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French Reflections in the Shakespearean TragicThree Case Studies$
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Richard Hillman

Print publication date: 2012

Print ISBN-13: 9780719087172

Published to Manchester Scholarship Online: May 2015

DOI: 10.7228/manchester/9780719087172.001.0001

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‘Rossillion’ (bis) revisited: five minutes to midnight and All's Well

‘Rossillion’ (bis) revisited: five minutes to midnight and All's Well

(p.150) 4 ‘Rossillion’ (bis) revisited: five minutes to midnight and All's Well
French Reflections in the Shakespearean Tragic

Richard Hillman

Manchester University Press

At the outset, a case is made for a tragic element as sufficiently pervasive within this comedy to justify its inclusion in the book--namely, a sense of entropy and futility which weighs oppressively on the superficially happy ending. This sense is subsequently linked, through a series of French intertexts, as well as Nashe’s The Unfortunate Traveller, with evocations of the French wars in Italy, wars distinguished by high feats of chivalry (as exemplified by Bayard) but finally doomed to wasteful defeat. The tragic strain is also related to the story of Hélène, daughter of the actual Countess of Roussillon in Dauphiné, whose heart broke after her hopes for love were dashed, according to the Mémoires of Marguerite de Valois. By this route, the double geography of the play’s Roussillon is developed: the Catalan background of Boccaccio’s source romance (Giletta of Narbonne), with its fairy-tale fulfilment, is played off against textual reminders of the contemporary Count and Countess of Roussillon in Dauphiné, figures who would have been familiar to Shakespeare’s public largely through their militant involvement in the Wars of Religion on the Catholic side, as presented by (amongst others) François de Belleforest, who was in the family’s service.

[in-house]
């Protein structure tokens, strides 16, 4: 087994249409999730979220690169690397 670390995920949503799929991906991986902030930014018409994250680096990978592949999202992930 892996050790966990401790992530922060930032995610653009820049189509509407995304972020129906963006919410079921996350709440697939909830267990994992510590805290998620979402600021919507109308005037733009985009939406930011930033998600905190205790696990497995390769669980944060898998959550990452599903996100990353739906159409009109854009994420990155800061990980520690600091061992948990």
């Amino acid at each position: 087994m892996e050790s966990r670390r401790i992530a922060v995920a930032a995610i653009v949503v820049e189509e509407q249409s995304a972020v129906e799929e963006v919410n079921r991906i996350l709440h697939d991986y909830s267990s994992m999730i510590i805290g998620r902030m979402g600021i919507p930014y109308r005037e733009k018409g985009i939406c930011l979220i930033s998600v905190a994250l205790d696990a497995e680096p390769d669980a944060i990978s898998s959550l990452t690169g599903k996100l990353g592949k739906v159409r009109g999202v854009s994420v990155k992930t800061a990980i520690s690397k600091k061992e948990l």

Keywords:   All’s Well, Roussillon, Dauphiné, Bayard, Nashe, Boccaccio, Marguerite de Valois, Hélène, François de Belleforest

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